I went to visit my father yesterday since he was flying to Helsinki, Finland, later in the day and would not be around for Father’s Day. As I think of my father, I am deeply thankful for a father who was never afraid to weep for his children, especially me, when I was a wayward youth.
I am thankful for a father who personally sacrificed for his children and decided not to go back to his homeland in Iraq because he rightly felt that we would have a better life in the West. What a providence that! I would have been of age to have fought in the Yom Kippur War, which Iraq was involved in. What I was spared from!
I am deeply thankful for a man who raised us in the West and gave us western values. One of my birth names is Azad (the A. in my signature is for Anthony, an uncle, not for Azad). It means “freedom.” It well depicts what my father felt when he came to England where I was born. It probably is not politically correct to say this, but I am so thankful to God for such a providence that I was raised in the West and that he led such a father to make critical decisions that have affected my life. I probably should start using that A. again—even if it means having three initials!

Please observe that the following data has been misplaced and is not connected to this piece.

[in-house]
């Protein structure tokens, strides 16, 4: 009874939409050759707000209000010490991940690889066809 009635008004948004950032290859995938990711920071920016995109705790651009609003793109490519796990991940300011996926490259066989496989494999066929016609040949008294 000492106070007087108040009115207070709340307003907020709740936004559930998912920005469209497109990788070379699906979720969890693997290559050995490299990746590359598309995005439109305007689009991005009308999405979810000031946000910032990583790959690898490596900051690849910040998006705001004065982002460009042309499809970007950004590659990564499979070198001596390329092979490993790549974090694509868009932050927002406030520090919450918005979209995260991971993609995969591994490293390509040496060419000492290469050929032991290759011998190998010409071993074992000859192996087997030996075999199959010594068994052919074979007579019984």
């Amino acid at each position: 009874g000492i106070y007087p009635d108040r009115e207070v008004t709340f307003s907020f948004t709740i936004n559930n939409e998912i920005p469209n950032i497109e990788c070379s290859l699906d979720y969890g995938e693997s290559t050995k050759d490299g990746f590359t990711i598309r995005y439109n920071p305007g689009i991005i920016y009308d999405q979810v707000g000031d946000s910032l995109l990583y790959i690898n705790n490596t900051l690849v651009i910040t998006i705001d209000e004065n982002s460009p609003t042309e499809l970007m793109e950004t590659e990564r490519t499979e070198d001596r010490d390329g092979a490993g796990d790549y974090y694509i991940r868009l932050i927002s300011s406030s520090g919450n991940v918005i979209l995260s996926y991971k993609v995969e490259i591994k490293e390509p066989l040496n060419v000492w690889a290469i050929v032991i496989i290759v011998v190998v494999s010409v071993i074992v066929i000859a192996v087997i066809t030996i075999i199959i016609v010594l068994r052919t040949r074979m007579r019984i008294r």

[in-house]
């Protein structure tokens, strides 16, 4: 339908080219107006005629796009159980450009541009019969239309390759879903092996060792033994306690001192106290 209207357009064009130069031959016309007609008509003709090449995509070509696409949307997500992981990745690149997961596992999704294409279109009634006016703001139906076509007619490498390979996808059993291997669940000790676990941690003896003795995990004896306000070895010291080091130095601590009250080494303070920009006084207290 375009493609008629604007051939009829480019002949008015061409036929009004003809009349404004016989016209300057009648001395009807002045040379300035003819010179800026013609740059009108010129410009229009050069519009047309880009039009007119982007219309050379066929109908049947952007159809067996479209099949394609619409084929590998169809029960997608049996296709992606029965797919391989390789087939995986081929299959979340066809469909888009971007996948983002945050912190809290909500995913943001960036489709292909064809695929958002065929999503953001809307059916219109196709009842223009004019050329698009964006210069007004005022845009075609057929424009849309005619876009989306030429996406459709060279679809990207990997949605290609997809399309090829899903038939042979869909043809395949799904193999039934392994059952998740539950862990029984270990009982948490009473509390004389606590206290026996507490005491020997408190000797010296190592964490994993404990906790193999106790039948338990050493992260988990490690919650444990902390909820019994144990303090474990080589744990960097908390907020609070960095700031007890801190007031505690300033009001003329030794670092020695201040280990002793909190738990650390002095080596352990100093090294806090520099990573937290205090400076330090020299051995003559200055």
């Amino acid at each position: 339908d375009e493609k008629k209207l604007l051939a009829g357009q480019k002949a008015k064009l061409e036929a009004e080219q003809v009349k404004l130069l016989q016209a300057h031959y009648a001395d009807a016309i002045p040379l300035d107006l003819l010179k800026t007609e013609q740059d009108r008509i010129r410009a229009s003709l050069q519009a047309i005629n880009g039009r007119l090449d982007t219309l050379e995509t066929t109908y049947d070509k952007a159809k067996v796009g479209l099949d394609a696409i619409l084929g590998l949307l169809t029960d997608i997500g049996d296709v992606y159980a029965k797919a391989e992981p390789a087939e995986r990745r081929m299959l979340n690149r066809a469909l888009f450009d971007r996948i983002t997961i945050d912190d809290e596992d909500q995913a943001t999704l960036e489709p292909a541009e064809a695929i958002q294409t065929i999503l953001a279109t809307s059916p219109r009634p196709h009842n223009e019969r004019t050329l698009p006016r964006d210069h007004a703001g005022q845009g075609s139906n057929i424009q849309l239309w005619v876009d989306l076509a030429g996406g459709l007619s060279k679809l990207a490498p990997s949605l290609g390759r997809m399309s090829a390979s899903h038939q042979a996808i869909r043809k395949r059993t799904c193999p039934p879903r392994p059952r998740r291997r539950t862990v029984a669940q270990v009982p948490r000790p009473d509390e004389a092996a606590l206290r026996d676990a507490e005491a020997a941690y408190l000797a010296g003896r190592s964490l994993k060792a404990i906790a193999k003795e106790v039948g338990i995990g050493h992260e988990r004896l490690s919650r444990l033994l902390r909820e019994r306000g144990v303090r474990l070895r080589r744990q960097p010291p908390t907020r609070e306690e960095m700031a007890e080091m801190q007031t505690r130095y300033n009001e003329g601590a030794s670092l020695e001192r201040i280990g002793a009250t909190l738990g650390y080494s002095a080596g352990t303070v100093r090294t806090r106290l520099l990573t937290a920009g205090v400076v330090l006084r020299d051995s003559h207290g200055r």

Heavenly Father, thank you for this man, who was the first man in my life.